|CCYC Tartan 10 Fleet
T-10 North American Championship
Chicago Corinthian Yacht Club
August 22-25, 2008
Work Sail Sleep, Work Sail Sleep, not necessarily in that order.
That’s the life of a T-10 sailor from May through September each year.
The Tartan Ten fleet out of Montrose Harbor is an active group, and we’re
part of 30-odd Tartan 10s in the Chicago area. Our fleet friends
are as far north as Waukegan Harbor and as far south as Burnham Harbor.
Our racing schedule includes weekend series buoy racing (windward/leeward),
port-to-ports, Wednesday night beer cans, and other regattas. The
port-to-ports include overnight trips to Waukegan, Michigan City, and the
infamous Tri-State from Chicago to St. Joe to Michigan City & home.
Of course we also participate in the Mac Race, ’02 being a historic year
for the Mac. Chances are we’ll wait 20 years for winds like that
|History of the Tartan 10:
The Tartan 10 fleet is made up of two types of T10s: the original design
Tartan 10 and the recently designed LS10. Introduced with the 1978
model year and designed by the renowned Sparkman and Stevens design team,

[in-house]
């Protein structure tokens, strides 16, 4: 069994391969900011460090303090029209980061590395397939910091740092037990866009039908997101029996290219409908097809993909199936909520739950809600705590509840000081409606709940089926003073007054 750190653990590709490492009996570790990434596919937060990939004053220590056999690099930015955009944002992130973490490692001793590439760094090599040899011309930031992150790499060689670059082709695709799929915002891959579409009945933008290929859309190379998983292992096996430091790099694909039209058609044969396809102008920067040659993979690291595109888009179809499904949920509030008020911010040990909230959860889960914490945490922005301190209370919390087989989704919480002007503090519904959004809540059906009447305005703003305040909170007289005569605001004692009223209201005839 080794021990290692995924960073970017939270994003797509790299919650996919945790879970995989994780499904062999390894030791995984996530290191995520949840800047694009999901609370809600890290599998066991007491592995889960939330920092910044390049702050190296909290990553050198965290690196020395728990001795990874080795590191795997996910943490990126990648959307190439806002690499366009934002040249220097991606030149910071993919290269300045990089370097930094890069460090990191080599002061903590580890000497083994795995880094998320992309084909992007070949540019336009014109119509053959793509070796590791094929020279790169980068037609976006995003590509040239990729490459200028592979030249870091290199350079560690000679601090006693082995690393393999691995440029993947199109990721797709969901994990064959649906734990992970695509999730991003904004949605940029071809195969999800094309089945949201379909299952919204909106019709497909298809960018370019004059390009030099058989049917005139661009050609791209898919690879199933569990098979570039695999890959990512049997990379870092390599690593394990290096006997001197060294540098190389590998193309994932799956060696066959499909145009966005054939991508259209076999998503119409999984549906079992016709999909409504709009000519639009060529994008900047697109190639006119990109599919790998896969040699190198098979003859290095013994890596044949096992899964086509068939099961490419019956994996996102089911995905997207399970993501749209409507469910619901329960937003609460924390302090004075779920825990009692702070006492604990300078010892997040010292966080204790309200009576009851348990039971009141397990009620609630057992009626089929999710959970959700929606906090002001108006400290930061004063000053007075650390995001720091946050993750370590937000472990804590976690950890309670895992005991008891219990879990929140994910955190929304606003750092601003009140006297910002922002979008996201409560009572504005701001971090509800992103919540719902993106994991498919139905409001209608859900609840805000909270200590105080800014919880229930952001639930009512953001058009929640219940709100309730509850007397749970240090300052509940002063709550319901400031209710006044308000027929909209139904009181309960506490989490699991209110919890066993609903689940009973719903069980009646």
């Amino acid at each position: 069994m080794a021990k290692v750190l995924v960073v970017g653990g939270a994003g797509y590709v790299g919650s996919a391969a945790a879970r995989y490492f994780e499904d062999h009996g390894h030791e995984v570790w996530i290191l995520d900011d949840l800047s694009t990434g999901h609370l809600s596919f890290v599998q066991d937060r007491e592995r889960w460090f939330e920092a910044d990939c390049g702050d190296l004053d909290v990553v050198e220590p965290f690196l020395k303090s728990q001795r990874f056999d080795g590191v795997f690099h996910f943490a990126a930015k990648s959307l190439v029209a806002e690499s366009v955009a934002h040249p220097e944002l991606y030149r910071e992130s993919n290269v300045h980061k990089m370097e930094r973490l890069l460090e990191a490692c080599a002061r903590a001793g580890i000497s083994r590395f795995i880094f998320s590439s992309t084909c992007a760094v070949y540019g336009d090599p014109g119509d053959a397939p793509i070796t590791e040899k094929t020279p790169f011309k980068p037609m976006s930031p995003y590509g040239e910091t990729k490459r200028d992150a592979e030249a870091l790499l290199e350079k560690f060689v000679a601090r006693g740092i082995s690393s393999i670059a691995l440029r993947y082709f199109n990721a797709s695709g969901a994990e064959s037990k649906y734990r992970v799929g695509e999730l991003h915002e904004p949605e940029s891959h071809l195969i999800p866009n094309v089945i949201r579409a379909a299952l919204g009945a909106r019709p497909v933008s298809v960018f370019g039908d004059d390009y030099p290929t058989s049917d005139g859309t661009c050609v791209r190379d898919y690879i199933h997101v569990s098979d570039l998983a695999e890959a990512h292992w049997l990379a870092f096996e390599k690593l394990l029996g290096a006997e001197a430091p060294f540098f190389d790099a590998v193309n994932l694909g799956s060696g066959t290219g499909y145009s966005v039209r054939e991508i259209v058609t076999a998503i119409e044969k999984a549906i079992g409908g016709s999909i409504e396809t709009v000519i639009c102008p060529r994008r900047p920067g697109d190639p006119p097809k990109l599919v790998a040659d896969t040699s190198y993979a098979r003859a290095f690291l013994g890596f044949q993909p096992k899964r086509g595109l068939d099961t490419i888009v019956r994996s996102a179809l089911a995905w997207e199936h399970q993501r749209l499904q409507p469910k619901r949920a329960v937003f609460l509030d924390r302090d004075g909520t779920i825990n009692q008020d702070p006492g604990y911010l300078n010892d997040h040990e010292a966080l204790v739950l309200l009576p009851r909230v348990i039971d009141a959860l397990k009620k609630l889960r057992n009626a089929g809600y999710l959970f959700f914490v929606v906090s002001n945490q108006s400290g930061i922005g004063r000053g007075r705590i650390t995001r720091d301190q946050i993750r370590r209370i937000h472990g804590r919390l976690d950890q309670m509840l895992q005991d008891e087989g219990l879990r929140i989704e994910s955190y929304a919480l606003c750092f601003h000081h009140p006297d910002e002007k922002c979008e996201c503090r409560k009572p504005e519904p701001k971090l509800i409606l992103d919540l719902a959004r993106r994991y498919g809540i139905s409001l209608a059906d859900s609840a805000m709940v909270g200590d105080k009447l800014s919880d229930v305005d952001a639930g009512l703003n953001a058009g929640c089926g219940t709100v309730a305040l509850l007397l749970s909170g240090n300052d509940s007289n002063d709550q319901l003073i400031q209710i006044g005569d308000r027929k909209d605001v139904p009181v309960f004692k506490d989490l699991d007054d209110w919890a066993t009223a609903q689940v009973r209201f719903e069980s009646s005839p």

the Tartan Ten is arguably the company's most successful model in this
genre. Although the first 350 T-10 models were built between 1978
and 1982, the model remained in limited production through 1988, and slightly
more than 400 boats were built over the production period.
The Tartan Ten is no longer in production, but the LS10 revives this
design. The hull, sail plan, and weight are the same as the T10, but the
transom design, cabin and shroud configuration have been modified.
A Tartan 10 is approximately 10 meters, with a weight of 6700lbs.
It is operated with jib & main or spinnaker & main sails.
Under normal conditions, a crew of six or so, having a collective weight
of 1100lbs or less, will operate all jobs on the boat. Positions
on the boat include the driver, main trimmer, jib trimmer, foredeck, pit,
tactician & flying the chute. Often the same person has multiple
jobs as part of the crew. Bow boy & beer girl are optional positions,
and are high ranking jobs on occasion.
||Life of a Sailor:
A sailor’s life is busy & challenging, as one might show up for
boat call early in the morning and often returning in early evening for
weekend racing. You must get used to meager rations, as pretzel rods
& cheez whiz are often boat food staples. You will forget
about friends & family during the season, since you won’t have time
to see them. You will deal with ALL types of personalities as personality
traits of a sailor may include highly competitive, seasonally unstable,
and just plain crazy at times.
If you or someone you know is interested in getting involved in this
fun & rewarding sport, contact Todd Hildwein, fleet captain, at email@example.com